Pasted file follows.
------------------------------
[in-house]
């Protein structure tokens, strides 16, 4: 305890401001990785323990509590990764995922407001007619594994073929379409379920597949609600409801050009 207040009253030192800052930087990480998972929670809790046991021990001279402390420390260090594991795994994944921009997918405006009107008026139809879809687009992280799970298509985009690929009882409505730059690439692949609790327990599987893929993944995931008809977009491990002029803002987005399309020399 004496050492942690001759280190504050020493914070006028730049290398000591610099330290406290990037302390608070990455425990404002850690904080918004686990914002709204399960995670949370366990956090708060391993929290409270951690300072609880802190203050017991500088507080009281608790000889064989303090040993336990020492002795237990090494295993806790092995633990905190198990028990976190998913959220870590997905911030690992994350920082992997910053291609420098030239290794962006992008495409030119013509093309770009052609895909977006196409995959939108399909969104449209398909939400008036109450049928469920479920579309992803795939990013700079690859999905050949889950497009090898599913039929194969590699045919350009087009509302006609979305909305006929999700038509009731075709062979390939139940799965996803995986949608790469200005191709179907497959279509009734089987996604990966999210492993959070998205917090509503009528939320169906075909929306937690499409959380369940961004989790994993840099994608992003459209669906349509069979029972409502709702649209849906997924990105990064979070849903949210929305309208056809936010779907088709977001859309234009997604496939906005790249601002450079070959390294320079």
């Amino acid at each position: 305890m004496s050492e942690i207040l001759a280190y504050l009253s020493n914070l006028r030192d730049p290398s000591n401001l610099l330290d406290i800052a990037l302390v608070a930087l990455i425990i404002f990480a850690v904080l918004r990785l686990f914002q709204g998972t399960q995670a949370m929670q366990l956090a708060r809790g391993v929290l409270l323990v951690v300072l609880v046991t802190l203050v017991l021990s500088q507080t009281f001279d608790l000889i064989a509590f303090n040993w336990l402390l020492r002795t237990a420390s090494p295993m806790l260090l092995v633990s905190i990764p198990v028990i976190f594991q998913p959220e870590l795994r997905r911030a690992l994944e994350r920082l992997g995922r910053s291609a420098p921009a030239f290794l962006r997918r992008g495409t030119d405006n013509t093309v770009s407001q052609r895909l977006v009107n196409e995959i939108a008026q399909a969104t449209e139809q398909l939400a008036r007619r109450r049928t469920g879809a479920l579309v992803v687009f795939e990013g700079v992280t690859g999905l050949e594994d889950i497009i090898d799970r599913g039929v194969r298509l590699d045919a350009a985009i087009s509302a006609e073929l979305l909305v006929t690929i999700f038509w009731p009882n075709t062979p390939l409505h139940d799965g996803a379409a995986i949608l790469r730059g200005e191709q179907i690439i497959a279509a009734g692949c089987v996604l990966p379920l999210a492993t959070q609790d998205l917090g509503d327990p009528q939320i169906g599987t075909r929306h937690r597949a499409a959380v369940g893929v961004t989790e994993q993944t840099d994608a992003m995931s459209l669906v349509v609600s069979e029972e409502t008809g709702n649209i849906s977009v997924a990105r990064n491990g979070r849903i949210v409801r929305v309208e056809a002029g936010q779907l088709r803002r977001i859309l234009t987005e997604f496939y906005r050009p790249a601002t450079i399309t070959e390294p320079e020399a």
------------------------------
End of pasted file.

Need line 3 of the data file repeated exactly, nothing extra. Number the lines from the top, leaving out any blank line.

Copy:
């Amino acid at each position: 305890m004496s050492e942690i207040l001759a280190y504050l009253s020493n914070l006028r030192d730049p290398s000591n401001l610099l330290d406290i800052a990037l302390v608070a930087l990455i425990i404002f990480a850690v904080l918004r990785l686990f914002q709204g998972t399960q995670a949370m929670q366990l956090a708060r809790g391993v929290l409270l323990v951690v300072l609880v046991t802190l203050v017991l021990s500088q507080t009281f001279d608790l000889i064989a509590f303090n040993w336990l402390l020492r002795t237990a420390s090494p295993m806790l260090l092995v633990s905190i990764p198990v028990i976190f594991q998913p959220e870590l795994r997905r911030a690992l994944e994350r920082l992997g995922r910053s291609a420098p921009a030239f290794l962006r997918r992008g495409t030119d405006n013509t093309v770009s407001q052609r895909l977006v009107n196409e995959i939108a008026q399909a969104t449209e139809q398909l939400a008036r007619r109450r049928t469920g879809a479920l579309v992803v687009f795939e990013g700079v992280t690859g999905l050949e594994d889950i497009i090898d799970r599913g039929v194969r298509l590699d045919a350009a985009i087009s509302a006609e073929l979305l909305v006929t690929i999700f038509w009731p009882n075709t062979p390939l409505h139940d799965g996803a379409a995986i949608l790469r730059g200005e191709q179907i690439i497959a279509a009734g692949c089987v996604l990966p379920l999210a492993t959070q609790d998205l917090g509503d327990p009528q939320i169906g599987t075909r929306h937690r597949a499409a959380v369940g893929v961004t989790e994993q993944t840099d994608a992003m995931s459209l669906v349509v609600s069979e029972e409502t008809g709702n649209i849906s977009v997924a990105r990064n491990g979070r849903i949210v409801r929305v309208e056809a002029g936010q779907l088709r803002r977001i859309l234009t987005e997604f496939y906005r050009p790249a601002t450079i399309t070959e390294p320079e020399a």